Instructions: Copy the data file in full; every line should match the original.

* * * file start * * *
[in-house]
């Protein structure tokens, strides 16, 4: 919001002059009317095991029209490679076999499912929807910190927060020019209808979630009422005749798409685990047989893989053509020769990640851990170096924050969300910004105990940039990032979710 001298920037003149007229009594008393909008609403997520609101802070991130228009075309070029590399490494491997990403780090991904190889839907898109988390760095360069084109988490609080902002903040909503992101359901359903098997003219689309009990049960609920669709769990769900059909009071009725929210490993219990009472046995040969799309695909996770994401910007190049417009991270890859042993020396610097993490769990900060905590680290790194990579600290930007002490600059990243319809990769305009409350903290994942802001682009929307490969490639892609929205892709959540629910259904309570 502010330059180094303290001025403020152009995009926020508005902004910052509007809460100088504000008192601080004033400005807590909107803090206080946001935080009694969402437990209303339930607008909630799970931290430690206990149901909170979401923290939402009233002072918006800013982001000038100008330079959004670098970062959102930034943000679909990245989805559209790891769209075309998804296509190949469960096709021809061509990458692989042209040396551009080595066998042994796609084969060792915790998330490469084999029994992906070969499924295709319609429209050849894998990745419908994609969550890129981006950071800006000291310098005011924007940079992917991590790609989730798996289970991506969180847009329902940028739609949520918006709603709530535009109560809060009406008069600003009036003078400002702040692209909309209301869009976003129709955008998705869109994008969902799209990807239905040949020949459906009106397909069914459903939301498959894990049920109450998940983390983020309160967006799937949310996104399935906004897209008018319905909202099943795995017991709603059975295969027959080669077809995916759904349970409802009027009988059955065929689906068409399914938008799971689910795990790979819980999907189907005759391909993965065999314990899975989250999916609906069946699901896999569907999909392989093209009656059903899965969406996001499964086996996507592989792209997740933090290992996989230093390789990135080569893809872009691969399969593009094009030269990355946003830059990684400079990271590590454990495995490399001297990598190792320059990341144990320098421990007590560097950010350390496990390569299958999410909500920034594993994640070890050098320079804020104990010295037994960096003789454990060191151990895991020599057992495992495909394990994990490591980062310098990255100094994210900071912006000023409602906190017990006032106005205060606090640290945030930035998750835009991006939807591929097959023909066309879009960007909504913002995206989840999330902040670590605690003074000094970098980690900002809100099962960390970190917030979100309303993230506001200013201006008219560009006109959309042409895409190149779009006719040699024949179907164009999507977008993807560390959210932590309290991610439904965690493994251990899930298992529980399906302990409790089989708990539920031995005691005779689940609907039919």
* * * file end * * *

[in-house]
């Protein structure tokens, strides 16, 4: 919001002059009317095991029209490679076999499912929807910190927060020019209808979630009422005749798409685990047989893989053509020769990640851990170096924050969300910004105990940039990032979710 001298920037003149007229009594008393909008609403997520609101802070991130228009075309070029590399490494491997990403780090991904190889839907898109988390760095360069084109988490609080902002903040909503992101359901359903098997003219689309009990049960609920669709769990769900059909009071009725929210490993219990009472046995040969799309695909996770994401910007190049417009991270890859042993020396610097993490769990900060905590680290790194990579600290930007002490600059990243319809990769305009409350903290994942802001682009929307490969490639892609929205892709959540629910259904309570 502010330059180094303290001025403020152009995009926020508005902004910052509007809460100088504000008192601080004033400005807590909107803090206080946001935080009694969402437990209303339930607008909630799970931290430690206990149901909170979401923290939402009233002072918006800013982001000038100008330079959004670098970062959102930034943000679909990245989805559209790891769209075309998804296509190949469960096709021809061509990458692989042209040396551009080595066998042994796609084969060792915790998330490469084999029994992906070969499924295709319609429209050849894998990745419908994609969550890129981006950071800006000291310098005011924007940079992917991590790609989730798996289970991506969180847009329902940028739609949520918006709603709530535009109560809060009406008069600003009036003078400002702040692209909309209301869009976003129709955008998705869109994008969902799209990807239905040949020949459906009106397909069914459903939301498959894990049920109450998940983390983020309160967006799937949310996104399935906004897209008018319905909202099943795995017991709603059975295969027959080669077809995916759904349970409802009027009988059955065929689906068409399914938008799971689910795990790979819980999907189907005759391909993965065999314990899975989250999916609906069946699901896999569907999909392989093209009656059903899965969406996001499964086996996507592989792209997740933090290992996989230093390789990135080569893809872009691969399969593009094009030269990355946003830059990684400079990271590590454990495995490399001297990598190792320059990341144990320098421990007590560097950010350390496990390569299958999410909500920034594993994640070890050098320079804020104990010295037994960096003789454990060191151990895991020599057992495992495909394990994990490591980062310098990255100094994210900071912006000023409602906190017990006032106005205060606090640290945030930035998750835009991006939807591929097959023909066309879009960007909504913002995206989840999330902040670590605690003074000094970098980690900002809100099962960390970190917030979100309303993230506001200013201006008219560009006109959309042409895409190149779009006719040699024949179907164009999507977008993807560390959210932590309290991610439904965690493994251990899930298992529980399906302990409790089989708990539920031995005691005779689940609907039919």